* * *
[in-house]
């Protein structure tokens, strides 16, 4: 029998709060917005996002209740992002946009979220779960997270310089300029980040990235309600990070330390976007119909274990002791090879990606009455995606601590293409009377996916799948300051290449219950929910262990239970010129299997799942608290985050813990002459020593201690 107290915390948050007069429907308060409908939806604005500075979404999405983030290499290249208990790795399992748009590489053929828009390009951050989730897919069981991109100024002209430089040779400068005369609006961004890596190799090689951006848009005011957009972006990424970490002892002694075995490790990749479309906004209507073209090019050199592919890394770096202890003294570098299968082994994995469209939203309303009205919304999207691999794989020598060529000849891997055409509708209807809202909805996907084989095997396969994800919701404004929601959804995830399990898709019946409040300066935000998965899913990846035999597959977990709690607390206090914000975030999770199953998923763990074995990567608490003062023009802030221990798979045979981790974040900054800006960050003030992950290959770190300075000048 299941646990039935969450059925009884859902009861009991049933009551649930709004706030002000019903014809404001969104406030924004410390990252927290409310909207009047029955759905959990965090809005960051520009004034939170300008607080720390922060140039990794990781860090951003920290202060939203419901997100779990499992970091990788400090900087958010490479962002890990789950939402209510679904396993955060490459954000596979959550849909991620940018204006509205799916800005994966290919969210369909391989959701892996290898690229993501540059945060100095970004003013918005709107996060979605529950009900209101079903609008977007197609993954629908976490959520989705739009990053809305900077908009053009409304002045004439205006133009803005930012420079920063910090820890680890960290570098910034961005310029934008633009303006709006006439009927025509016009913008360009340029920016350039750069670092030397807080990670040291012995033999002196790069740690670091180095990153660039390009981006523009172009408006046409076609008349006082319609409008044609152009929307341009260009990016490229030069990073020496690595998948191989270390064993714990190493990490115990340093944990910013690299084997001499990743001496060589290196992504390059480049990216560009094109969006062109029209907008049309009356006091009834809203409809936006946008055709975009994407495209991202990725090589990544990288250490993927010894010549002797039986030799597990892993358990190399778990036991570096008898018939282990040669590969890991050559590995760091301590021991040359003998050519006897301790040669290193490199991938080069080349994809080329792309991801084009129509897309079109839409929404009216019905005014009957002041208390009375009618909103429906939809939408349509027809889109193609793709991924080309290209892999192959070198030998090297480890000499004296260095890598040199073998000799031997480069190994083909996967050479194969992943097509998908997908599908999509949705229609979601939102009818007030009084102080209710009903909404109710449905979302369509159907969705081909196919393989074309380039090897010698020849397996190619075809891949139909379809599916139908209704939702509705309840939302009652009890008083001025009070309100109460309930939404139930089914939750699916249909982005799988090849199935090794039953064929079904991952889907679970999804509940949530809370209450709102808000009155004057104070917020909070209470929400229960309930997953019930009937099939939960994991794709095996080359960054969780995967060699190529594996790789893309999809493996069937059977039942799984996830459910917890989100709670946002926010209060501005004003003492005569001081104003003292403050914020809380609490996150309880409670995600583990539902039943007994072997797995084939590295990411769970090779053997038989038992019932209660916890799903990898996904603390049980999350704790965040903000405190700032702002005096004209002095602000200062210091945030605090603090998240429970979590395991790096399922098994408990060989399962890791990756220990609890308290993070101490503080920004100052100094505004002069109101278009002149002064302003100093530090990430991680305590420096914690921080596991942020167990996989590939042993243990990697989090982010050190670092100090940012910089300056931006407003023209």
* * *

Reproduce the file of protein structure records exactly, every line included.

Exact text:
[in-house]
């Protein structure tokens, strides 16, 4: 029998709060917005996002209740992002946009979220779960997270310089300029980040990235309600990070330390976007119909274990002791090879990606009455995606601590293409009377996916799948300051290449219950929910262990239970010129299997799942608290985050813990002459020593201690 107290915390948050007069429907308060409908939806604005500075979404999405983030290499290249208990790795399992748009590489053929828009390009951050989730897919069981991109100024002209430089040779400068005369609006961004890596190799090689951006848009005011957009972006990424970490002892002694075995490790990749479309906004209507073209090019050199592919890394770096202890003294570098299968082994994995469209939203309303009205919304999207691999794989020598060529000849891997055409509708209807809202909805996907084989095997396969994800919701404004929601959804995830399990898709019946409040300066935000998965899913990846035999597959977990709690607390206090914000975030999770199953998923763990074995990567608490003062023009802030221990798979045979981790974040900054800006960050003030992950290959770190300075000048 299941646990039935969450059925009884859902009861009991049933009551649930709004706030002000019903014809404001969104406030924004410390990252927290409310909207009047029955759905959990965090809005960051520009004034939170300008607080720390922060140039990794990781860090951003920290202060939203419901997100779990499992970091990788400090900087958010490479962002890990789950939402209510679904396993955060490459954000596979959550849909991620940018204006509205799916800005994966290919969210369909391989959701892996290898690229993501540059945060100095970004003013918005709107996060979605529950009900209101079903609008977007197609993954629908976490959520989705739009990053809305900077908009053009409304002045004439205006133009803005930012420079920063910090820890680890960290570098910034961005310029934008633009303006709006006439009927025509016009913008360009340029920016350039750069670092030397807080990670040291012995033999002196790069740690670091180095990153660039390009981006523009172009408006046409076609008349006082319609409008044609152009929307341009260009990016490229030069990073020496690595998948191989270390064993714990190493990490115990340093944990910013690299084997001499990743001496060589290196992504390059480049990216560009094109969006062109029209907008049309009356006091009834809203409809936006946008055709975009994407495209991202990725090589990544990288250490993927010894010549002797039986030799597990892993358990190399778990036991570096008898018939282990040669590969890991050559590995760091301590021991040359003998050519006897301790040669290193490199991938080069080349994809080329792309991801084009129509897309079109839409929404009216019905005014009957002041208390009375009618909103429906939809939408349509027809889109193609793709991924080309290209892999192959070198030998090297480890000499004296260095890598040199073998000799031997480069190994083909996967050479194969992943097509998908997908599908999509949705229609979601939102009818007030009084102080209710009903909404109710449905979302369509159907969705081909196919393989074309380039090897010698020849397996190619075809891949139909379809599916139908209704939702509705309840939302009652009890008083001025009070309100109460309930939404139930089914939750699916249909982005799988090849199935090794039953064929079904991952889907679970999804509940949530809370209450709102808000009155004057104070917020909070209470929400229960309930997953019930009937099939939960994991794709095996080359960054969780995967060699190529594996790789893309999809493996069937059977039942799984996830459910917890989100709670946002926010209060501005004003003492005569001081104003003292403050914020809380609490996150309880409670995600583990539902039943007994072997797995084939590295990411769970090779053997038989038992019932209660916890799903990898996904603390049980999350704790965040903000405190700032702002005096004209002095602000200062210091945030605090603090998240429970979590395991790096399922098994408990060989399962890791990756220990609890308290993070101490503080920004100052100094505004002069109101278009002149002064302003100093530090990430991680305590420096914690921080596991942020167990996989590939042993243990990697989090982010050190670092100090940012910089300056931006407003023209």